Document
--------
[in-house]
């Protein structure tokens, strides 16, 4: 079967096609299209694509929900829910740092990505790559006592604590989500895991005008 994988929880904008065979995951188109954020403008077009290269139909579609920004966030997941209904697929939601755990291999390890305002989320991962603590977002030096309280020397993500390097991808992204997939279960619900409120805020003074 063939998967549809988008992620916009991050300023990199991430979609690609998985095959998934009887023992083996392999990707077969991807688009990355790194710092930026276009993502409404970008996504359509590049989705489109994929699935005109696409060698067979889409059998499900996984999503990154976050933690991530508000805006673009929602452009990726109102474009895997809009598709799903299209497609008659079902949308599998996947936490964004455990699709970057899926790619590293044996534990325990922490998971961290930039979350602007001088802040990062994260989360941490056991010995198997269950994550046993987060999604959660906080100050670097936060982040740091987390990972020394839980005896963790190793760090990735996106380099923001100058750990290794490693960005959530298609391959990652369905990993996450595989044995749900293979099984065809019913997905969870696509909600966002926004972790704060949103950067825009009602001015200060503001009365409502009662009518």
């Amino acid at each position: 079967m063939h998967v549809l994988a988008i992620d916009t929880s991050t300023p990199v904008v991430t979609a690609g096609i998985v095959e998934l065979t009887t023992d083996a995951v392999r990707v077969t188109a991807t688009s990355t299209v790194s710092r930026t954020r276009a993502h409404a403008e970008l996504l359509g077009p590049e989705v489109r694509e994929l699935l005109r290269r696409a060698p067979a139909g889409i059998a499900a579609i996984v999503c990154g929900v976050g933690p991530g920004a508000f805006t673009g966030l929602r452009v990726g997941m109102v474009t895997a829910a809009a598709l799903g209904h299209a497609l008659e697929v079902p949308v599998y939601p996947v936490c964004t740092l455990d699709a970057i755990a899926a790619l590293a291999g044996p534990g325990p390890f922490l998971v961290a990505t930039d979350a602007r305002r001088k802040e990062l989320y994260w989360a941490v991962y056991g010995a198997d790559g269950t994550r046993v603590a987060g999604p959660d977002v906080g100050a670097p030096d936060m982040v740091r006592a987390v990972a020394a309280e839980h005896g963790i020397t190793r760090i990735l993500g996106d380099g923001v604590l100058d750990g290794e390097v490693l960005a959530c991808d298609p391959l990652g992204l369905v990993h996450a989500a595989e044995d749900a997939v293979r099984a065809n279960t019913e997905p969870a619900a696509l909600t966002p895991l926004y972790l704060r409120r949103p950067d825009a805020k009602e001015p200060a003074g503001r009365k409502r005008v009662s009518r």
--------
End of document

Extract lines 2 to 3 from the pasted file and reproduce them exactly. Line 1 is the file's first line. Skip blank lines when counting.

């Protein structure tokens, strides 16, 4: 079967096609299209694509929900829910740092990505790559006592604590989500895991005008 994988929880904008065979995951188109954020403008077009290269139909579609920004966030997941209904697929939601755990291999390890305002989320991962603590977002030096309280020397993500390097991808992204997939279960619900409120805020003074 063939998967549809988008992620916009991050300023990199991430979609690609998985095959998934009887023992083996392999990707077969991807688009990355790194710092930026276009993502409404970008996504359509590049989705489109994929699935005109696409060698067979889409059998499900996984999503990154976050933690991530508000805006673009929602452009990726109102474009895997809009598709799903299209497609008659079902949308599998996947936490964004455990699709970057899926790619590293044996534990325990922490998971961290930039979350602007001088802040990062994260989360941490056991010995198997269950994550046993987060999604959660906080100050670097936060982040740091987390990972020394839980005896963790190793760090990735996106380099923001100058750990290794490693960005959530298609391959990652369905990993996450595989044995749900293979099984065809019913997905969870696509909600966002926004972790704060949103950067825009009602001015200060503001009365409502009662009518």
């Amino acid at each position: 079967m063939h998967v549809l994988a988008i992620d916009t929880s991050t300023p990199v904008v991430t979609a690609g096609i998985v095959e998934l065979t009887t023992d083996a995951v392999r990707v077969t188109a991807t688009s990355t299209v790194s710092r930026t954020r276009a993502h409404a403008e970008l996504l359509g077009p590049e989705v489109r694509e994929l699935l005109r290269r696409a060698p067979a139909g889409i059998a499900a579609i996984v999503c990154g929900v976050g933690p991530g920004a508000f805006t673009g966030l929602r452009v990726g997941m109102v474009t895997a829910a809009a598709l799903g209904h299209a497609l008659e697929v079902p949308v599998y939601p996947v936490c964004t740092l455990d699709a970057i755990a899926a790619l590293a291999g044996p534990g325990p390890f922490l998971v961290a990505t930039d979350a602007r305002r001088k802040e990062l989320y994260w989360a941490v991962y056991g010995a198997d790559g269950t994550r046993v603590a987060g999604p959660d977002v906080g100050a670097p030096d936060m982040v740091r006592a987390v990972a020394a309280e839980h005896g963790i020397t190793r760090i990735l993500g996106d380099g923001v604590l100058d750990g290794e390097v490693l960005a959530c991808d298609p391959l990652g992204l369905v990993h996450a989500a595989e044995d749900a997939v293979r099984a065809n279960t019913e997905p969870a619900a696509l909600t966002p895991l926004y972790l704060r409120r949103p950067d825009a805020k009602e001015p200060a003074g503001r009365k409502r005008v009662s009518r």